You have to admire a city that has sand art. Not just because they’ve found someone talented enough to create it and someone organised enough to fund it, but because no bloody local person has got drunk and stomped all over it. I’m afraid I’m not sure that this would have lasted in a lot of UK cities, so all credit to Raleigh for having some permanence to their sand art in what isn’t meant to be a particular enduring technique.
The creator of this sculpture is local man Ed Moore and his company Sandy Feat and he explains on his web-site just how much time it takes to craft these pieces of art. Where possible, he also likes to get anyone passing by involved in the creation and I can imagine that’s quite exciting and especially so for children. It’s not within my limited range of talents to create anything like this, but I can see that it’s something that an artist can really enjoy. They get the immediate response of those walking by, it’s an artwork that appeals to children and they can be endlessly creative with their project.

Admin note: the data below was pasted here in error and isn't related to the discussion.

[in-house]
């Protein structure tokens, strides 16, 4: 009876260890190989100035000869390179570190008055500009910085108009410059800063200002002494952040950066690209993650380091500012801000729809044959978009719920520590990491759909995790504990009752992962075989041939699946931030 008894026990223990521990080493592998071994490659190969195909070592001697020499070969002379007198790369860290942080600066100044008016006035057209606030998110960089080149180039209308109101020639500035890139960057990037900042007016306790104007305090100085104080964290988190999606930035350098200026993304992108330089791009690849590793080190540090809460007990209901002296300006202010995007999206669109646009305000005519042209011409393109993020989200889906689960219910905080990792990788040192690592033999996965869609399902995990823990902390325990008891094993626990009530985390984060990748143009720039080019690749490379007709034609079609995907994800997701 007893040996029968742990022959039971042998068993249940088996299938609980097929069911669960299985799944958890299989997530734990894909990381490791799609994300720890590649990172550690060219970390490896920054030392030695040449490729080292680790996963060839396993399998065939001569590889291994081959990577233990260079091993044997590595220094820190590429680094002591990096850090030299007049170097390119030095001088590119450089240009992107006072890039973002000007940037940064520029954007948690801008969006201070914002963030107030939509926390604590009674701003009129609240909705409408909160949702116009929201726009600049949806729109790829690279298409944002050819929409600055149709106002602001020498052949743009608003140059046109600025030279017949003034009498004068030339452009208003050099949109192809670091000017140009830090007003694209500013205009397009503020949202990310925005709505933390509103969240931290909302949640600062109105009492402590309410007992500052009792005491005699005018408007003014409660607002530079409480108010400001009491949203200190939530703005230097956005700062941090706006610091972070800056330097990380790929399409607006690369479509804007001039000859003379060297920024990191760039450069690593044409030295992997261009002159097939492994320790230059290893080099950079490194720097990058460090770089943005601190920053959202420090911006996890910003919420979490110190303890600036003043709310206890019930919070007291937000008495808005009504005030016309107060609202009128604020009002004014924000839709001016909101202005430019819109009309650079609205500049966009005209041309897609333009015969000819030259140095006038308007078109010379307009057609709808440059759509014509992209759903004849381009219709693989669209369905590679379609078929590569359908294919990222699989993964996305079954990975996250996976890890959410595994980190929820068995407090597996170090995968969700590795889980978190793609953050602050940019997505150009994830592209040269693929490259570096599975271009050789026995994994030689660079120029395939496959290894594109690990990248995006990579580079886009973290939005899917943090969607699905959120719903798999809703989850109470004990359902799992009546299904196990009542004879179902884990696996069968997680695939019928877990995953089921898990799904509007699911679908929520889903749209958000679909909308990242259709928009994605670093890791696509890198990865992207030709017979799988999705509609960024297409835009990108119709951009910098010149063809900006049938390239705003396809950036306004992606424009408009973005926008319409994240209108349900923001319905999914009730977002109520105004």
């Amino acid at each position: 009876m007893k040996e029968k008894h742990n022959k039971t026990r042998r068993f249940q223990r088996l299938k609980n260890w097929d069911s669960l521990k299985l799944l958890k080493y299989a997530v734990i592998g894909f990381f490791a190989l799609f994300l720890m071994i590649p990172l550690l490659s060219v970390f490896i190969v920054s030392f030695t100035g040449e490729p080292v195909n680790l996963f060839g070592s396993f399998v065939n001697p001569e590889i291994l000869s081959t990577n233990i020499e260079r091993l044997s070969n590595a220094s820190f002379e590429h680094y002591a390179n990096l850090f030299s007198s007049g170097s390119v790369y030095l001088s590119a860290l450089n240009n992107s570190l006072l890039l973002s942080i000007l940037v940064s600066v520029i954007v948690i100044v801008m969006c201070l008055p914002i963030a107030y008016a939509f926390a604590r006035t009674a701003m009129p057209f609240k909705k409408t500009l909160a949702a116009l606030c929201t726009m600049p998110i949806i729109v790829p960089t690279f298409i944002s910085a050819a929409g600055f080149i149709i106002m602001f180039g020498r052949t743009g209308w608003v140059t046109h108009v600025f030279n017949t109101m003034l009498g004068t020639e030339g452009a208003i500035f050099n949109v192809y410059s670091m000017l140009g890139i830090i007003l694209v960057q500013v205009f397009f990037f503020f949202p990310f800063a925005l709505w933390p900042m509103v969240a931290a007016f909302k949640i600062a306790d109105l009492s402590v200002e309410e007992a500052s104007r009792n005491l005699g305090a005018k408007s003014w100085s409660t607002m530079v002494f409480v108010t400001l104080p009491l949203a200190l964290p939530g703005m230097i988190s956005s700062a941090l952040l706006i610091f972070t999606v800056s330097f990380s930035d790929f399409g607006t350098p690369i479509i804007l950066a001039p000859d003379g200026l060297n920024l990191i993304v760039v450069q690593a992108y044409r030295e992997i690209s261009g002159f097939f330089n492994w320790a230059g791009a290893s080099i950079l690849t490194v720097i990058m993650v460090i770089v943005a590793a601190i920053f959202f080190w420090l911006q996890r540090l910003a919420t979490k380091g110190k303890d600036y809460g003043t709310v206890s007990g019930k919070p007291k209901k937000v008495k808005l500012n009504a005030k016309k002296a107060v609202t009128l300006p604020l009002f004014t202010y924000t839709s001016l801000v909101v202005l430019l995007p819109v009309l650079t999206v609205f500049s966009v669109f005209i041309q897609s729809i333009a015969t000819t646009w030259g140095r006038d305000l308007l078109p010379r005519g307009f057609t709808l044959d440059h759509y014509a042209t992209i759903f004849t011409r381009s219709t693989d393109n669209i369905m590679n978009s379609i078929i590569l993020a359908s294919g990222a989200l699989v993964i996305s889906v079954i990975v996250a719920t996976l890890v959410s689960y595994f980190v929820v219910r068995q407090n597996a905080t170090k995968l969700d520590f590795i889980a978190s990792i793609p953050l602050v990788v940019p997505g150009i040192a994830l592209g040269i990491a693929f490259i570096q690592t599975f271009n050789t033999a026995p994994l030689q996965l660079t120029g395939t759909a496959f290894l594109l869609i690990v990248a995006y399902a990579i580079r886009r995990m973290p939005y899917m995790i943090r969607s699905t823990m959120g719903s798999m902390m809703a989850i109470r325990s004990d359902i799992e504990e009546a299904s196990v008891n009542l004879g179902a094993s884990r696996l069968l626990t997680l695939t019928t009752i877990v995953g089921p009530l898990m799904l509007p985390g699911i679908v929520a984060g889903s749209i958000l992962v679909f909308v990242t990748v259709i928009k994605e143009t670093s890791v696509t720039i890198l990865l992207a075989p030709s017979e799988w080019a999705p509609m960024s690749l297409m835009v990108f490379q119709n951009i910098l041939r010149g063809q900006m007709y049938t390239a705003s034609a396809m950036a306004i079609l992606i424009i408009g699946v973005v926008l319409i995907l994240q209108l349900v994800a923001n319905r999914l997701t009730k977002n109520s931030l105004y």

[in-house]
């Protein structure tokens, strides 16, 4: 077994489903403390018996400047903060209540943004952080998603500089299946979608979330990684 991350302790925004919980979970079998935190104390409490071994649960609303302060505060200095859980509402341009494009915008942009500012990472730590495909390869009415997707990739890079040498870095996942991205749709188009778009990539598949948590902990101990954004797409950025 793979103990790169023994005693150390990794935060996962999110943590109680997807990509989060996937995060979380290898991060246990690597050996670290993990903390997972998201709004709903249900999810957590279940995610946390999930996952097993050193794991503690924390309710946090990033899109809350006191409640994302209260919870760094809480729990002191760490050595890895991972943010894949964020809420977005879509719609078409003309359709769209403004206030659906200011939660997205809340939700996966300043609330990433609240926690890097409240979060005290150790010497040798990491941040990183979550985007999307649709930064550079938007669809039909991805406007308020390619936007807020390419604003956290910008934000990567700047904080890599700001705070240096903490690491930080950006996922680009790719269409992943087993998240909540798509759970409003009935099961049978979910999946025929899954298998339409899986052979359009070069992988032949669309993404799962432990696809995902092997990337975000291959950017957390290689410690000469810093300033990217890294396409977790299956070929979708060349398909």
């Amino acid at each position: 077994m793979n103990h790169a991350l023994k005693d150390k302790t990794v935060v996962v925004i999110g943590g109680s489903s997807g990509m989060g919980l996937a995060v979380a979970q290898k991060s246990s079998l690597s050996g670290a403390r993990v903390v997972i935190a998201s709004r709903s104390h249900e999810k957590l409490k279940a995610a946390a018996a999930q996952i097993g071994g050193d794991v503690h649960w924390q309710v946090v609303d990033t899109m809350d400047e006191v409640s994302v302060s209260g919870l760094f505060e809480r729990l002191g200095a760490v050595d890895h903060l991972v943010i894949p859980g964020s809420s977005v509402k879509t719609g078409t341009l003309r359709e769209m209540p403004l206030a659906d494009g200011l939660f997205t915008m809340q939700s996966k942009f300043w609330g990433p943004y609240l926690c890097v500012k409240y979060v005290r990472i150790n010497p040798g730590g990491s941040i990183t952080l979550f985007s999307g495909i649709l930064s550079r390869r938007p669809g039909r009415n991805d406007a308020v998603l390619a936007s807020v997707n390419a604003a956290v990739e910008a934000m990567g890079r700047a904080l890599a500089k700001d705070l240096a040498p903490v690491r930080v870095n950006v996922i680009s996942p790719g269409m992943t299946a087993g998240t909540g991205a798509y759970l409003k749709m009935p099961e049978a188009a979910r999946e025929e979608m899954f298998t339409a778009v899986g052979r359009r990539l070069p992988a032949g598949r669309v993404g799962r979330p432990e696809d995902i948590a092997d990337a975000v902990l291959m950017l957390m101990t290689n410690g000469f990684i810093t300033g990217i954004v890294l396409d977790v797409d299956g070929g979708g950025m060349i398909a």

This all gives me an idea of how to measure the well-being of a city, put a sand sculpture in the main square of every major settlement in the world and see just how long they last before being damaged, vandalised or otherwise faffed about with. The Economist have the Big Mac Index to measure the true value of a currency, this could be the Sand Index to measure the decency of the local population.